After the highly-advertised attack of bourgeois Liberals on the system of personal rule had ended in a fiasco, nay, more, in a paean in honour of the instruments of this regime, it was natural that these heroes should join the Clerical Party to fight the Social-Democrats. The Social-Democrats, the only strong reliable peace party in the world, has, according to the childish stammering of these gentry, endangered the peace of the world through its mass demonstrations against war. This assertion these gentlemen tried to make interesting not only by thundering against the mass strikes, but also by means of a réchauffé of the old police lie that the Social-Democrats intend in case of war to call on the soldiers to refuse obedience. As to this latter, which is a lie pure and simple, there is no word to be lost. Unfortunately, the comrades in the Reichstag allowed themselves to be forced into the defensive. Instead of confining themselves to describing that as absurd comrade Bebel declared that for the German proletariat the mass strike could not come into account as a weapon to ensure the peace. To which the remark must be made, that that declaration ignores the historical nature of the mass strike as a weapon whose use can neither be ordered nor forbidden. Furthermore, it may rarely be wise to say in front of the enemy how we think we are going to conquer him, but it is always bad strategy to think of pacifying the enemy before the fight by telling him what we will not do. What weapon the proletariat in Germany will employ, in the case of an approaching war cloud, to preserve the peace depends upon a number of historical circumstances about which one cannot prophesy, and about which we only know one thing: the maturity, the strength of will, and the self-sacrifice of the masses will not be the last among the decisive factors. This state of affairs and the proletarian class interest determine the conduct of the proletariat, and not the purely external circumstance whether it is a question of acting before or after the declaration of war. [4] Among the masses the conviction is growing that in all situations their readiness to act decisively is the final and creative force in political action. The fact that it has shown the necessity to strengthen this conviction is the most important result of the Morocco debate.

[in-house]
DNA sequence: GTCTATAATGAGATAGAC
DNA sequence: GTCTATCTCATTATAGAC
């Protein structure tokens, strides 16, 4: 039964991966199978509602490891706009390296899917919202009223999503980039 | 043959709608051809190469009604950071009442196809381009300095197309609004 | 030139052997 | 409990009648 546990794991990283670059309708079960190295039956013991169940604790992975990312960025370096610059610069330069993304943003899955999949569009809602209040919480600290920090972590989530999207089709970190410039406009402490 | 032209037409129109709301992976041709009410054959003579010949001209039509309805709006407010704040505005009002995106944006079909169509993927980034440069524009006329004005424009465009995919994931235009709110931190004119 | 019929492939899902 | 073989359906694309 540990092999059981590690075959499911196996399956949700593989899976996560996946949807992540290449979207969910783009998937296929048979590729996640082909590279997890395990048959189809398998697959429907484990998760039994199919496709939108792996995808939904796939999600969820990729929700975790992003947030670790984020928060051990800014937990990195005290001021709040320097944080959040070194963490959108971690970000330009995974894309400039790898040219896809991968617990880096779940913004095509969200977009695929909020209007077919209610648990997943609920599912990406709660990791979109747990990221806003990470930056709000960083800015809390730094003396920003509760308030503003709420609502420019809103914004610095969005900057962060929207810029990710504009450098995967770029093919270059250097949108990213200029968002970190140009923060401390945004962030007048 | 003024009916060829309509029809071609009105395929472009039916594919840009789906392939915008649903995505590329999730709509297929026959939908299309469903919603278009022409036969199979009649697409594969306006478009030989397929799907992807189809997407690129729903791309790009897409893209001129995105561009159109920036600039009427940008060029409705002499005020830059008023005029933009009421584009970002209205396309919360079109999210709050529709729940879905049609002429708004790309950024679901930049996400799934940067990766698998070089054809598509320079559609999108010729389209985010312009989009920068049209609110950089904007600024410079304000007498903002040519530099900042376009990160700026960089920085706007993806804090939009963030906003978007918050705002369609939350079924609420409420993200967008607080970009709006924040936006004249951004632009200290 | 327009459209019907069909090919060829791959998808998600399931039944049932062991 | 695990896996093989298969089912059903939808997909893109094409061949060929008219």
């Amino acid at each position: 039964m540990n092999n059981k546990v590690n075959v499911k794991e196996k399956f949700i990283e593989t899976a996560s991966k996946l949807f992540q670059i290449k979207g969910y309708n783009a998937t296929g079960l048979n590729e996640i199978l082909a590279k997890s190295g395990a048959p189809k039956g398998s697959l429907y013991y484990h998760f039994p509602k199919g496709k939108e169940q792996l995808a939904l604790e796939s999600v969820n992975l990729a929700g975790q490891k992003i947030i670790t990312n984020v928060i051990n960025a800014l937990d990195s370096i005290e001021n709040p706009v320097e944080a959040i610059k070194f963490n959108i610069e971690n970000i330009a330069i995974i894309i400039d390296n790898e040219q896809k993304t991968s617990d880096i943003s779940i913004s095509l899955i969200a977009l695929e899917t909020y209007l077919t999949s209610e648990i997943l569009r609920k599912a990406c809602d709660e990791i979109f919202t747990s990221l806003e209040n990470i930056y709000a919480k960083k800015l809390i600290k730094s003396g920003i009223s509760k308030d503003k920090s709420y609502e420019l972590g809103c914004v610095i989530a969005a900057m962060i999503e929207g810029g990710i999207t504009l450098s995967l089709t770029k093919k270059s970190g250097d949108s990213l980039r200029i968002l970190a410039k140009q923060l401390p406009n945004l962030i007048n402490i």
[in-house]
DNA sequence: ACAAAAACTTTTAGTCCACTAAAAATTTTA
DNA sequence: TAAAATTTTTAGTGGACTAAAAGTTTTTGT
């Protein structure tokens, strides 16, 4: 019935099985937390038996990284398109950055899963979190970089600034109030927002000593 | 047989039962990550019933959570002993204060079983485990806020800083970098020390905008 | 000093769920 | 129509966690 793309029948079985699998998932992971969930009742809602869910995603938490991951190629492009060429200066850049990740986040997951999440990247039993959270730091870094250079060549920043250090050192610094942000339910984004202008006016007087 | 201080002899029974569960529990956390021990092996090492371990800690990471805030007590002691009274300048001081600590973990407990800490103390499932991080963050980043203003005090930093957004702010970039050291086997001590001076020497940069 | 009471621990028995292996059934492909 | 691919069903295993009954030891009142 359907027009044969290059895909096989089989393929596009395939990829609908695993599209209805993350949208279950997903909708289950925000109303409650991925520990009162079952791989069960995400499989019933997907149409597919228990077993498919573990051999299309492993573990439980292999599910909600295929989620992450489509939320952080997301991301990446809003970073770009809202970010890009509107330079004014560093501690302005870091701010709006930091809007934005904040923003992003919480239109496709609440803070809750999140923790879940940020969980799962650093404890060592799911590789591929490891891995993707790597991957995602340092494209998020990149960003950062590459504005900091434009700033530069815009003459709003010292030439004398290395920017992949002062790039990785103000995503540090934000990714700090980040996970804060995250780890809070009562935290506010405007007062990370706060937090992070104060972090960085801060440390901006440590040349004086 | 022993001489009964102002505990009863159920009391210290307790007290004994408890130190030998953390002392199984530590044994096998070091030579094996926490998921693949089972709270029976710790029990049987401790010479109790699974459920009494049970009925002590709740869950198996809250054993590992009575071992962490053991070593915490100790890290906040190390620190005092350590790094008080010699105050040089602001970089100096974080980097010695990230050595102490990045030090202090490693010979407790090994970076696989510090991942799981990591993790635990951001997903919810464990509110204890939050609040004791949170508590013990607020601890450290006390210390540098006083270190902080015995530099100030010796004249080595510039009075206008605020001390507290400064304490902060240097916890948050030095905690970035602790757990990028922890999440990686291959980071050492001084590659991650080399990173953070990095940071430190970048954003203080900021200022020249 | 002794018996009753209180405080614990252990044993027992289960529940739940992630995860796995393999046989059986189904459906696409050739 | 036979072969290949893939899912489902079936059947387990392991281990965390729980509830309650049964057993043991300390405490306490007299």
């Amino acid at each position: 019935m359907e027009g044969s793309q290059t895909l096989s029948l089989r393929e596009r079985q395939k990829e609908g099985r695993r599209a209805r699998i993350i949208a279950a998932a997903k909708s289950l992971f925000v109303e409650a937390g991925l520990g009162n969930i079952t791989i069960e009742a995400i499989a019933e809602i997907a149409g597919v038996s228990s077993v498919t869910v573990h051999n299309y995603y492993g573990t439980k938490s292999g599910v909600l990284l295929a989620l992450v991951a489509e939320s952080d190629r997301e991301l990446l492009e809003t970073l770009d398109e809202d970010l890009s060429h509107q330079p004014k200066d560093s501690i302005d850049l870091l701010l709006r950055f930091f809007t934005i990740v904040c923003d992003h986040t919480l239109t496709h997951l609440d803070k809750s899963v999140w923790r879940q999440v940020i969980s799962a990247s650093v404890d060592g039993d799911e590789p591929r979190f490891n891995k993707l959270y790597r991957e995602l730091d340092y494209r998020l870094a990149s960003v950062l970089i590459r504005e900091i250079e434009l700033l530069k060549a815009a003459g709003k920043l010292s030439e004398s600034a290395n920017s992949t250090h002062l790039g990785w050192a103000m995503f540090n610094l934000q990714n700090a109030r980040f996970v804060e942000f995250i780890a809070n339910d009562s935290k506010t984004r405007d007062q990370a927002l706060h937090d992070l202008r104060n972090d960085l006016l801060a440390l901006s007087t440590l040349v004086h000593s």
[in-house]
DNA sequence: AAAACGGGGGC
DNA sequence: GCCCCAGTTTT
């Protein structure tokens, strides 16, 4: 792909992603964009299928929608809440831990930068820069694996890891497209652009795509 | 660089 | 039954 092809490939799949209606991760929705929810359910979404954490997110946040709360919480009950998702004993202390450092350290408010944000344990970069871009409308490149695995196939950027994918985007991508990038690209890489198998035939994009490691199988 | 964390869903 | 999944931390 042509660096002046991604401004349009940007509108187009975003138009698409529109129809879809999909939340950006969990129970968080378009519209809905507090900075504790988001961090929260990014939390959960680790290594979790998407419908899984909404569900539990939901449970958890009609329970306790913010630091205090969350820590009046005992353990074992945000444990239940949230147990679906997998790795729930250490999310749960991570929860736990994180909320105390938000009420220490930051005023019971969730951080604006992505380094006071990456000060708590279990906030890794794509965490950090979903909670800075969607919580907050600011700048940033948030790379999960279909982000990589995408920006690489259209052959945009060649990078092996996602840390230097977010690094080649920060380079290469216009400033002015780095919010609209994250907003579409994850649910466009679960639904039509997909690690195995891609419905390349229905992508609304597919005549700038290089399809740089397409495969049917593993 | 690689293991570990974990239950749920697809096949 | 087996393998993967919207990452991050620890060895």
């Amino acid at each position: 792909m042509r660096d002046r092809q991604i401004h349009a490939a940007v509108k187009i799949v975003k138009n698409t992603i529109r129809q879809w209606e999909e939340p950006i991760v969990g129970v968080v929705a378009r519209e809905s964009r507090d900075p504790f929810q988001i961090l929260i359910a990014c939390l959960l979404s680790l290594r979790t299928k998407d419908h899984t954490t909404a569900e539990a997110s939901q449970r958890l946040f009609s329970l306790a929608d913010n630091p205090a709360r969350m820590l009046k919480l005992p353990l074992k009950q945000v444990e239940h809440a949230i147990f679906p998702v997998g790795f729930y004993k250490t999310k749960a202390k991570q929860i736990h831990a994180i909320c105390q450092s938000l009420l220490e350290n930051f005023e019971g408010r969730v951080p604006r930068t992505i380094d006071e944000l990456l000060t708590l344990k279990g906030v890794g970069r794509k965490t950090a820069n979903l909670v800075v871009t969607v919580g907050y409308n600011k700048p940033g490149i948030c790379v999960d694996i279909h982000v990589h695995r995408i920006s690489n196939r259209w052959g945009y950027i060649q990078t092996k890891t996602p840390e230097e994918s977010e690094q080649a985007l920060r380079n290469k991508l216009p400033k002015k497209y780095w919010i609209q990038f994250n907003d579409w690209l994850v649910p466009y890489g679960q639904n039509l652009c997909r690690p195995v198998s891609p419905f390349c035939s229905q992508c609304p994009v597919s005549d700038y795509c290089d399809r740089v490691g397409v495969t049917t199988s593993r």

1. Bernstein said this in an article in Vorwärts, and, if I remember right, quoted as his authority a letter he had received from J.R. MacDonald. – Trans.

2. I cannot help thinking that here our friend is thinking too much of the past. In the present the influence of the high finance, and especially the influence of the leading banks and such firms as Krupp, the General Electricity Society (known as the A.E.G.), and others, represent a power which is probably greater than that of the Junker – in fact, the Junkers are themselves daily becoming more and more dependent on these. – Trans.

3. Bismarck. – Trans.

4. This remark is in answer to comrade Fischer, who declared in the Reichstag that the action of the proletariat must be different after war had been declared – in other words, apparently all resistance to a warlike policy must cease then. – Trans.


Last updated on 12.4.2004